A recent Medallia survey highlights how employee experience is affected by hospitality labor shortages. As travel demand surges, many workers are under more strain than ever — which worsens the quality of the guest experience. What can companies do to help? The answer is simpler than you might think.
After travel restrictions and new health and safety ordinances were enacted in 2020 and 2021, the global travel & hospitality industry needed to adapt more quickly than most. By rising to the occasion, new innovations in the guest experience, from contactless check-ins to redesigning meals, are expected to live on.
In the near term, however, the industry is facing a new set of challenges. A recent Medallia survey uncovered that with increased demand in travel, coupled with less staff to handle it, the employee experience at large is getting worse — and many workers are planning to leave the industry by the end of 2021. To curb the impact of this, leaders must turn their attention to innovating the employee experience to help boost engagement and retention.
The Medallia global staffing survey asked 1,250 workers in travel and hospitality (in the United States, United Kingdom, France, Spain, and Germany) how they feel about their workplaces. Almost 70% reported that their organization has seen a surge in guest activity since the widespread availability of vaccines, which is putting a strain on already precarious working environments.
Many industries are affected by the conditions causing the Great Resignation, and travel & hospitality is no exception. As lockdowns ease and people resume travelling, hospitality workers are reporting a decline in engagement. This is hardly a surprise, considering:
With more strain on daily work due to lack of internal support, 38% of travel & hospitality employees report that they are considering or have plans to leave their jobs before the end of 2021. The hospitality labor shortage is about to get even worse.
Leaders must also pay close attention to how this is impacting customer experience, as we know that employee and customer experience are inextricably linked. In fact, 27% of travel & hospitality workers acknowledge that the guest experience has suffered. They are witnessing a concerning uptick in bad experiences for guests, including 37% higher levels of irritation and rudeness when interacting with employees and other customers.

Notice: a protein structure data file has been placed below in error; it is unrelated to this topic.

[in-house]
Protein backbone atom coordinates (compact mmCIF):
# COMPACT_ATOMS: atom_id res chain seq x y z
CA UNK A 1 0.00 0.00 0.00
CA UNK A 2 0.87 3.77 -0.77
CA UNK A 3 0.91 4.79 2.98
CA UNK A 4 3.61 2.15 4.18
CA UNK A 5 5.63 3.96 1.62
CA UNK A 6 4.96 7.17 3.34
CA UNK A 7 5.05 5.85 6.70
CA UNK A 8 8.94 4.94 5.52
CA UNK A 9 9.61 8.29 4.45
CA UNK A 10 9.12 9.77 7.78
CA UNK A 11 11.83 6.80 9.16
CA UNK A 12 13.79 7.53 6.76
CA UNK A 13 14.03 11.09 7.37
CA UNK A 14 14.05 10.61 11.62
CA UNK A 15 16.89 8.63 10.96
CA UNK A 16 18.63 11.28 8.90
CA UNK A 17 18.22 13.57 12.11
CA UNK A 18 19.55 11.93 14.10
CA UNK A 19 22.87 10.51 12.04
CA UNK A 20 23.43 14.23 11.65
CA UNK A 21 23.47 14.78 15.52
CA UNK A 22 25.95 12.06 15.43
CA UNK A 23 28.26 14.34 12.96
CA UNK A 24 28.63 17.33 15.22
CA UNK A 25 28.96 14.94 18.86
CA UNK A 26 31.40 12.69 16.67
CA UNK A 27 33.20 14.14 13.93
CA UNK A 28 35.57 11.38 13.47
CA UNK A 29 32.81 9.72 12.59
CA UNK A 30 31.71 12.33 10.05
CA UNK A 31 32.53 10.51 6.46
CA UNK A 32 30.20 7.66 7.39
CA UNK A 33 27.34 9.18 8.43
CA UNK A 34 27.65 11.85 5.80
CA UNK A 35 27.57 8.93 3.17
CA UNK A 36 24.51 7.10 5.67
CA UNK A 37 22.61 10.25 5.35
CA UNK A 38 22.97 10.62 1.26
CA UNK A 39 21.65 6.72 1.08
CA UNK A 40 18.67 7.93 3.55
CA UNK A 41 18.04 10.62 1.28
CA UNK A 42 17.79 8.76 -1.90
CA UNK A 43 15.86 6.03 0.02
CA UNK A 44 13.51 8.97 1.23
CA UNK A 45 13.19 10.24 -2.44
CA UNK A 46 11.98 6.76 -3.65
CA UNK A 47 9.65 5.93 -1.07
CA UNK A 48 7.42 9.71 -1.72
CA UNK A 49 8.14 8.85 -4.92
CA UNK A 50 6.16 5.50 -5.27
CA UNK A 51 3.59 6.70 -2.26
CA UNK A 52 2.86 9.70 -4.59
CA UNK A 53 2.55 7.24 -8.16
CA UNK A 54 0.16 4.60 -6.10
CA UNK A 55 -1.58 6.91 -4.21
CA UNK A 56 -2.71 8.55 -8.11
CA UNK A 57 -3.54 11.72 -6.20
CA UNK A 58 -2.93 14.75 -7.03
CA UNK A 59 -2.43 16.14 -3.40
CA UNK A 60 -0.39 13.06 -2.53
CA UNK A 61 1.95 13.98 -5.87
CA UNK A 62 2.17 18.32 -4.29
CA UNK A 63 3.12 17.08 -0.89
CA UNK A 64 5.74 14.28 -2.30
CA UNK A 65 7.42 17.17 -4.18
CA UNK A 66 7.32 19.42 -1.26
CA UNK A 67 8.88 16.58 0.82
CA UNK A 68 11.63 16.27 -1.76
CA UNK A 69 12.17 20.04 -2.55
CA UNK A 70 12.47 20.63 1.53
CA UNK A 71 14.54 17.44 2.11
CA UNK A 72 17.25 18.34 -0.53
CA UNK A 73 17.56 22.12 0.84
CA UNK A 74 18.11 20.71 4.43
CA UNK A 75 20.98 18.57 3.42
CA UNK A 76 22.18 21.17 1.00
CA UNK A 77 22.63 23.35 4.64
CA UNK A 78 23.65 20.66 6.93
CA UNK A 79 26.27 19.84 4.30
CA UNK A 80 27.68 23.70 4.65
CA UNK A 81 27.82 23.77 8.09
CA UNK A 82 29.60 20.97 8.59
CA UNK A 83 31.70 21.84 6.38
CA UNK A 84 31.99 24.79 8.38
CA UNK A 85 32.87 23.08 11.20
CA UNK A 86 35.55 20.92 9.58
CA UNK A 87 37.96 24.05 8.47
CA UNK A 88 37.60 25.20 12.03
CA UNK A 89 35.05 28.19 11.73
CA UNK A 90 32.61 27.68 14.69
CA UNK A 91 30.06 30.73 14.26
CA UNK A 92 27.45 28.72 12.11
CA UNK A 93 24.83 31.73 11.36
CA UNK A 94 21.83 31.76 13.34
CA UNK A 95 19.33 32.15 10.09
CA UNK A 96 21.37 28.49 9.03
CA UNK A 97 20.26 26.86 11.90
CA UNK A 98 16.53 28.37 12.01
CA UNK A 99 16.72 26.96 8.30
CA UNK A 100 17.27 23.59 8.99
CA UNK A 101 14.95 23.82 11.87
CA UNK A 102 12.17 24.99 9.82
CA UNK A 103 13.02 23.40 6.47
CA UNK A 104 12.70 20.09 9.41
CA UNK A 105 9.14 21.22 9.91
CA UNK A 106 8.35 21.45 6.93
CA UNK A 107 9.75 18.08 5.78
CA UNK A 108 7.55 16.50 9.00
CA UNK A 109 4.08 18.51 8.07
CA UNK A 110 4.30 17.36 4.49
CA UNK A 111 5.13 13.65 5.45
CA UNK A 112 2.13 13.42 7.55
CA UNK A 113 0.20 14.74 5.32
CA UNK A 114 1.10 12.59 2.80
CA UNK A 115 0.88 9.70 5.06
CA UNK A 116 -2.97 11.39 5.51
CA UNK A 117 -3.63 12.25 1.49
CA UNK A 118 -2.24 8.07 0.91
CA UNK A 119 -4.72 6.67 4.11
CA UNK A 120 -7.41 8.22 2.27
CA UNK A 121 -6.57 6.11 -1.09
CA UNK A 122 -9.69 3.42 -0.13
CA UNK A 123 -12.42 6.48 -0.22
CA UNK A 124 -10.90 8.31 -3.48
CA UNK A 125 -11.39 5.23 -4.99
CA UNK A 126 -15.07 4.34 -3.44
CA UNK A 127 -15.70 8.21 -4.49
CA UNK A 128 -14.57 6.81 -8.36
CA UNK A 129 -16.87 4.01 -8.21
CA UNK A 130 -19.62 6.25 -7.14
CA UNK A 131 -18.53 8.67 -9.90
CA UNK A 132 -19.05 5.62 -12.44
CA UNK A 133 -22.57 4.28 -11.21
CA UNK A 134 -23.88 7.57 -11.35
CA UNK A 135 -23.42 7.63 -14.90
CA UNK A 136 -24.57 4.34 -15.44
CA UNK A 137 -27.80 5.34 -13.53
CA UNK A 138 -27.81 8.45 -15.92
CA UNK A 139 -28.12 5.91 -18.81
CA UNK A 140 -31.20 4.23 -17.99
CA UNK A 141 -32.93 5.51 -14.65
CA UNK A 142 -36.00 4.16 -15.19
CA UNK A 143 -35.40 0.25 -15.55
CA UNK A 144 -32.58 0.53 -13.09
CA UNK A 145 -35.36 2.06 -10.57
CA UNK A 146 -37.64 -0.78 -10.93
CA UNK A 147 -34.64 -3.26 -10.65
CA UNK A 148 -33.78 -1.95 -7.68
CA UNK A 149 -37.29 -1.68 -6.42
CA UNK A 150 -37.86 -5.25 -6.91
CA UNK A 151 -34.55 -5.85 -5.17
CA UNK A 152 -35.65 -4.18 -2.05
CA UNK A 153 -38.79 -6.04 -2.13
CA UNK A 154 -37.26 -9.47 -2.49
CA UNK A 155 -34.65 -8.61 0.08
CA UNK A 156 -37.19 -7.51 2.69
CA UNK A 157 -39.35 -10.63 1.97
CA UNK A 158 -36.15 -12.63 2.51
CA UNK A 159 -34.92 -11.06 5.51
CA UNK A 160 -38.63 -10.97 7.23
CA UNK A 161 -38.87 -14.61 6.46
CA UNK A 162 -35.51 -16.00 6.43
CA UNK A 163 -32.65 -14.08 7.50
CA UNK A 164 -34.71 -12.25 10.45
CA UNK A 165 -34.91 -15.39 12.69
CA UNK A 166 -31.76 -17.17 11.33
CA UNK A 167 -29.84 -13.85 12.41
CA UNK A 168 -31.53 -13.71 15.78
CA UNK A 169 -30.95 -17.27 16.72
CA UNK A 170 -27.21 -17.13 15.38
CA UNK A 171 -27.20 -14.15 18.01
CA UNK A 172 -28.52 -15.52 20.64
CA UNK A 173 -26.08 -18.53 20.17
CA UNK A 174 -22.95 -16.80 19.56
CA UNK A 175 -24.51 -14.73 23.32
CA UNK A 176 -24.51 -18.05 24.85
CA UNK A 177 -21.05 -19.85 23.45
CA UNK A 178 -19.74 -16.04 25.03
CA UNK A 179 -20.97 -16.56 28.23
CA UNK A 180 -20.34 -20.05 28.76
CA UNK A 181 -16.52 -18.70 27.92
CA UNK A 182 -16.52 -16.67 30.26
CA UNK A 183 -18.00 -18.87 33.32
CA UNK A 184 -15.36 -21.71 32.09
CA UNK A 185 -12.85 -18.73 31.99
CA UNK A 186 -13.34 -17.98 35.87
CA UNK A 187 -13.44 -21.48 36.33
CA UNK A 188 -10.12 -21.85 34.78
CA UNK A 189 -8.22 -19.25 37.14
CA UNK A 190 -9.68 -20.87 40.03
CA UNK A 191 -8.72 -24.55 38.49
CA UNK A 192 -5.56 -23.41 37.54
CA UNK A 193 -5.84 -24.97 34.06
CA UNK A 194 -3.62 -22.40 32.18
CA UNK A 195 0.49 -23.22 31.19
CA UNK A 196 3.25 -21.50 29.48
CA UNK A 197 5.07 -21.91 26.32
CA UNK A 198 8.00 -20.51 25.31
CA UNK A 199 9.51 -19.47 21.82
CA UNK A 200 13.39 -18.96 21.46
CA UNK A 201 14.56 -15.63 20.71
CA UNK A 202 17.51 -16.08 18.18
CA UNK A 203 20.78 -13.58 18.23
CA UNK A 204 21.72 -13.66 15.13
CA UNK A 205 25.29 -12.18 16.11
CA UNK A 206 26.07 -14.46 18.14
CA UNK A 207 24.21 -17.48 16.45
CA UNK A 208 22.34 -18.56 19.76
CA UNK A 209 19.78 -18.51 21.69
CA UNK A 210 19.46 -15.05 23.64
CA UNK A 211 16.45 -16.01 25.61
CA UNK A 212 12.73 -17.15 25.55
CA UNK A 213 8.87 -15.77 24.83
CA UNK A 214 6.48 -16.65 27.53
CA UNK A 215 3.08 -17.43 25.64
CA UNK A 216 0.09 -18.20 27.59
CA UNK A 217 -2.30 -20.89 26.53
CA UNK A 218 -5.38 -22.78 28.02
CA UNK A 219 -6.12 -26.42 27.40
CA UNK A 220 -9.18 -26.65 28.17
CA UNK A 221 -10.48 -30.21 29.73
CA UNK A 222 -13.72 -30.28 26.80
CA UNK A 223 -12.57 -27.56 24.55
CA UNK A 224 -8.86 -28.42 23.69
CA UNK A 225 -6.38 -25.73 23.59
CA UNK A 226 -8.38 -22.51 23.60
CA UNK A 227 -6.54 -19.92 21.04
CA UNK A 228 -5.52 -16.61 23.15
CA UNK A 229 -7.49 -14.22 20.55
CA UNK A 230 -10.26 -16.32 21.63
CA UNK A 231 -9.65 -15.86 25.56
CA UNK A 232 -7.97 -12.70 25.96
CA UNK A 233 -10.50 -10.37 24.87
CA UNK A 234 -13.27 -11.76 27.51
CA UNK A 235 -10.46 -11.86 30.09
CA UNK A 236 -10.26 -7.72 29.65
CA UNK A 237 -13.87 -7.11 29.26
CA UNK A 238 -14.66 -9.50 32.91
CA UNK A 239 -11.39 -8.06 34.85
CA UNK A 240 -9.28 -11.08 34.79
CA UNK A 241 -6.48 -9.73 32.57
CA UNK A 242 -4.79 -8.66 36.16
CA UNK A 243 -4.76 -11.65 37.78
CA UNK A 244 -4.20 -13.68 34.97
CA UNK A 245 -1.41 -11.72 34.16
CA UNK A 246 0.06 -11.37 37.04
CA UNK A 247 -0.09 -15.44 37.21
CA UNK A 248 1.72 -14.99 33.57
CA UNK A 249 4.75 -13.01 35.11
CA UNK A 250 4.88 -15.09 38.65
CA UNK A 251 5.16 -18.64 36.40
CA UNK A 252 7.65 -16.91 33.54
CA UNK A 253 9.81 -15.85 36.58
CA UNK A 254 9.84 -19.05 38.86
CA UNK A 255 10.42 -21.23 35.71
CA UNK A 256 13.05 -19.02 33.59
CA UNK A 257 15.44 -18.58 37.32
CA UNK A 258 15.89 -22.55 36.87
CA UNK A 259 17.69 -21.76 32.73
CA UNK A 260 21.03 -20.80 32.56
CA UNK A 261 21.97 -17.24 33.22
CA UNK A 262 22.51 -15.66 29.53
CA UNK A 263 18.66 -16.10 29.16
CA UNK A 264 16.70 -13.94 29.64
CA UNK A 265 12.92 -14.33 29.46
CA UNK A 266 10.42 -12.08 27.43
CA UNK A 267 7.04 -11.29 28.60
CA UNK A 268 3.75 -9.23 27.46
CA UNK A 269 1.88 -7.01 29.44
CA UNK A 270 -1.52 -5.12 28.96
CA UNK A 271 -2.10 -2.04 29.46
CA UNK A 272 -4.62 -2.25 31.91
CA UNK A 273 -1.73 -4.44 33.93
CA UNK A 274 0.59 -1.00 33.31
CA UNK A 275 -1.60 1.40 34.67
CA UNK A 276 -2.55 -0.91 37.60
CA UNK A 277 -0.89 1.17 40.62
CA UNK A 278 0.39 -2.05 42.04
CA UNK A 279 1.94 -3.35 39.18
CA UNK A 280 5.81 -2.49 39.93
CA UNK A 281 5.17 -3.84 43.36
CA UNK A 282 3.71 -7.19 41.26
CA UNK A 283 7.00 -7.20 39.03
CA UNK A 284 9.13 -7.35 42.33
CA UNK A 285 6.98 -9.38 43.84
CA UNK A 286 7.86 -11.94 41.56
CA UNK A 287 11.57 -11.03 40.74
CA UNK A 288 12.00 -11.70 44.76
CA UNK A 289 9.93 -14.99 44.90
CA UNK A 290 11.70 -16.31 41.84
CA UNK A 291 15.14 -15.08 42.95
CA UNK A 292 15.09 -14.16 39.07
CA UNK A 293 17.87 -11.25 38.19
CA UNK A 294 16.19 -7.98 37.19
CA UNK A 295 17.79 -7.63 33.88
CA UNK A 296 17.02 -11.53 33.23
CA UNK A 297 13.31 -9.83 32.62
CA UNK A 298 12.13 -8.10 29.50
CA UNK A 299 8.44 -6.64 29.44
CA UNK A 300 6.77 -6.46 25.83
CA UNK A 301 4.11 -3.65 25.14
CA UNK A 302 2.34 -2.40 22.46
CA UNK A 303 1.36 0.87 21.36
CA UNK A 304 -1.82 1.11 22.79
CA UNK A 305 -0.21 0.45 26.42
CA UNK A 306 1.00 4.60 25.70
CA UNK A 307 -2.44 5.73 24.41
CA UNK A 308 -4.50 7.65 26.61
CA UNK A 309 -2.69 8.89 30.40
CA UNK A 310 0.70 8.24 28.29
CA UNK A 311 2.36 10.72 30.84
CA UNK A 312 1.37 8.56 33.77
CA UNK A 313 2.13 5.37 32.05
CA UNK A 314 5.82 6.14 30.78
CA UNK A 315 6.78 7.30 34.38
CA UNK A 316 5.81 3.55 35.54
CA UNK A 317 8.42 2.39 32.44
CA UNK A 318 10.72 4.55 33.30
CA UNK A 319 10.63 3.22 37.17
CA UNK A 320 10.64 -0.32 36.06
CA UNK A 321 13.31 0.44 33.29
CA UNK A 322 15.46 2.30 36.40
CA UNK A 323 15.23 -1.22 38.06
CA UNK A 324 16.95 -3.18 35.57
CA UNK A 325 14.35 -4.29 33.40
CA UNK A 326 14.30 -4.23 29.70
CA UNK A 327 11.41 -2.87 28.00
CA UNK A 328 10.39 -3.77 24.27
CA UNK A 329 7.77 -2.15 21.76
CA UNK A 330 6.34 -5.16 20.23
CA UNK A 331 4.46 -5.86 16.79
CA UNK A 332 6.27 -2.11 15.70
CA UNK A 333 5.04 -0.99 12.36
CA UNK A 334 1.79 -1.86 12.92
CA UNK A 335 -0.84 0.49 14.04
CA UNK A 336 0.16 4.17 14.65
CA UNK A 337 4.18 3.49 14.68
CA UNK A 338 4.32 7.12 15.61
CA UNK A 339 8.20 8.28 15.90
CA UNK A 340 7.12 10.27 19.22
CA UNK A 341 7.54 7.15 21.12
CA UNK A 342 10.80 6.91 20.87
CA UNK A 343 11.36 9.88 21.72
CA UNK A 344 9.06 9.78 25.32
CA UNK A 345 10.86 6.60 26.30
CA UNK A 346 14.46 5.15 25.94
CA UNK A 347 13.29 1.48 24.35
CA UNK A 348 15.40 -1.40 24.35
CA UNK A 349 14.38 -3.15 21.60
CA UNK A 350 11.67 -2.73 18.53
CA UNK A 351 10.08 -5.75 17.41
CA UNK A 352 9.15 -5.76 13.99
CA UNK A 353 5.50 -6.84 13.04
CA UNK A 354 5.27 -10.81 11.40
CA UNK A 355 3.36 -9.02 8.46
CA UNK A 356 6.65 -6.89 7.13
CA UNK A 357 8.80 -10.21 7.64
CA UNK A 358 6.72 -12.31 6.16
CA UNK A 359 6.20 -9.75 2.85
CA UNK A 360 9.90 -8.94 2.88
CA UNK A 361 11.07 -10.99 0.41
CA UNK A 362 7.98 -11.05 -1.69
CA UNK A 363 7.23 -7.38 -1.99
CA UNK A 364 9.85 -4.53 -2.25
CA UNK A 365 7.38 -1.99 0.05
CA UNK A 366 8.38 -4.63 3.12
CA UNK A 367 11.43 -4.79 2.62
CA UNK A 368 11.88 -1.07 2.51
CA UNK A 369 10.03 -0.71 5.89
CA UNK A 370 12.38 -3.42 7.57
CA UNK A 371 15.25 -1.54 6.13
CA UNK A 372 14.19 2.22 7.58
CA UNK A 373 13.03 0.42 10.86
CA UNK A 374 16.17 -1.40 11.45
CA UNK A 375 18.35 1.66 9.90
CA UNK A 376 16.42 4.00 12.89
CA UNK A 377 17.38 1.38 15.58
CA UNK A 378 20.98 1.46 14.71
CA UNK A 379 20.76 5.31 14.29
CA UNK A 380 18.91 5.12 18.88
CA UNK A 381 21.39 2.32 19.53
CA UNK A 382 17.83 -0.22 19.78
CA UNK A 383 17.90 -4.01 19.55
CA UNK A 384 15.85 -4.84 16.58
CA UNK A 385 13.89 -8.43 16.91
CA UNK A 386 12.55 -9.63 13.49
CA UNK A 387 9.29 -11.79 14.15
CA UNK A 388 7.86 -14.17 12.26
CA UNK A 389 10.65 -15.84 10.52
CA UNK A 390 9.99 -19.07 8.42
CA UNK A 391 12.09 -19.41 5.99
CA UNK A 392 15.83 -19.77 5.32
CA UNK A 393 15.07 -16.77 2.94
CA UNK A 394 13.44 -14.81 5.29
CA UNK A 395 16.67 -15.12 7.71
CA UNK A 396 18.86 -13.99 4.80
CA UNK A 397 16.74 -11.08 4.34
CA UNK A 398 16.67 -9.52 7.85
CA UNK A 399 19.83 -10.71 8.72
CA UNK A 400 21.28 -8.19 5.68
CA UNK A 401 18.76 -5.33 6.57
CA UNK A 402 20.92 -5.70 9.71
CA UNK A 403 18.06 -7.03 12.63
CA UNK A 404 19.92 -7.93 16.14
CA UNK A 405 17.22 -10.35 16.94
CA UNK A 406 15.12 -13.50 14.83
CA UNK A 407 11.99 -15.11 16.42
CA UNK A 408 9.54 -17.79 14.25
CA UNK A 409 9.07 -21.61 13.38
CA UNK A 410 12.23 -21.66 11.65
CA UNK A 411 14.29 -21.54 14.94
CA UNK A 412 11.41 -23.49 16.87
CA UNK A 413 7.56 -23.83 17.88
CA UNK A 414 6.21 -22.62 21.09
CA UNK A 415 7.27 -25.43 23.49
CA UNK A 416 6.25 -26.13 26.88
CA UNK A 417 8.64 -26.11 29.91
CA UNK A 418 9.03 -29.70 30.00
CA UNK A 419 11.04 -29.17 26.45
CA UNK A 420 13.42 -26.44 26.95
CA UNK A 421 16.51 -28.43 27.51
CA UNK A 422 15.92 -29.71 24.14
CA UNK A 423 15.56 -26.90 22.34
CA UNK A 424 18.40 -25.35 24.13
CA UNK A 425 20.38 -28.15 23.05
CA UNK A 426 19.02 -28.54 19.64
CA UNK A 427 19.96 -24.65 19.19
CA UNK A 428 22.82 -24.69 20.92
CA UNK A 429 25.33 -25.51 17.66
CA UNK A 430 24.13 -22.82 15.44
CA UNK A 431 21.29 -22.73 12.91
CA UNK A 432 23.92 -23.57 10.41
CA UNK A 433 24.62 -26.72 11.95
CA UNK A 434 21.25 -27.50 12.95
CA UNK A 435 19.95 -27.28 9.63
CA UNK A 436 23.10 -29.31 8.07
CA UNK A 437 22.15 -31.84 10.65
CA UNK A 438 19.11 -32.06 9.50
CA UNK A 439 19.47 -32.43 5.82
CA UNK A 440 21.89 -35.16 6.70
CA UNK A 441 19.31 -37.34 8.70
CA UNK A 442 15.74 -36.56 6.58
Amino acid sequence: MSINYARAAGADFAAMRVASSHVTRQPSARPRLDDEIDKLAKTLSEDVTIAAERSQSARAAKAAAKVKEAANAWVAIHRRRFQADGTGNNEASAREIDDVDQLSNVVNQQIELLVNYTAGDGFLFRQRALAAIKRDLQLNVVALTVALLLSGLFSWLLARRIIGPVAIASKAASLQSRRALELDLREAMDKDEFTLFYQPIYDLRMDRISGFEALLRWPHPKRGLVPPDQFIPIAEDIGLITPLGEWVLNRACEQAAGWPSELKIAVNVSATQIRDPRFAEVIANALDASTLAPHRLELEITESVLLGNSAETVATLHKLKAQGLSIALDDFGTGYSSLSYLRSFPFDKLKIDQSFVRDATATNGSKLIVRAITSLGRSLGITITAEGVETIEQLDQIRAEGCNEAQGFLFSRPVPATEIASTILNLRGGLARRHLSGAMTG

If leaders don’t recognize this reality and develop smart strategies to support employees, these downward trends in employee and customer experience will continue and will no doubt have serious implications on their businesses. Fortunately, the biggest driver for change is not hard to plan for and implement.
Careers in hospitality can always be challenging, as workers must juggle high expectations from both guests and internal leadership, and as a result, this workforce has always faced high rates of stress and burnout. The high expectations include the need to positively connect with guests and to serve them quickly. Very quickly. In the U.S., 36% of today’s travelers expect a response to their questions from a hotel within 5 minutes.
But how can frontline staff meet these expectations with yesterday’s lines of communication? They need easy access to information in real time, and phone calls and emails alone are no longer the best way to receive or convey information at a moment’s notice. Implementing better communication technology, such as text messaging platforms, alleviates friction for employees and their guests. This not only allows staff to respond to guest questions in real time, but it also allows employees to feel more connected to their teams.
For the guest experience, 41% of hospitality employees say that the ability to automate guest interactions with technology — such as automated text messaging — would make their jobs easier. Thankfully, the industry is showing signs of willingness to invest in this digital transformation, with 42% of IT and HR managers considering existing or emerging technology to support employee engagement.
In order to combat employee burnout and turnover in the travel and hospitality industry — even long after the pandemic ceases to exist — companies must increase their focus on deploying the communication technology that alleviates barriers to information. This will not only help employees connect with their teams and leadership better, but also reduce unnecessary workflow burdens, which will increase productivity at large. Empowering employees in this way creates a more engaged workforce that is more likely to create a positive and memorable experience for guests.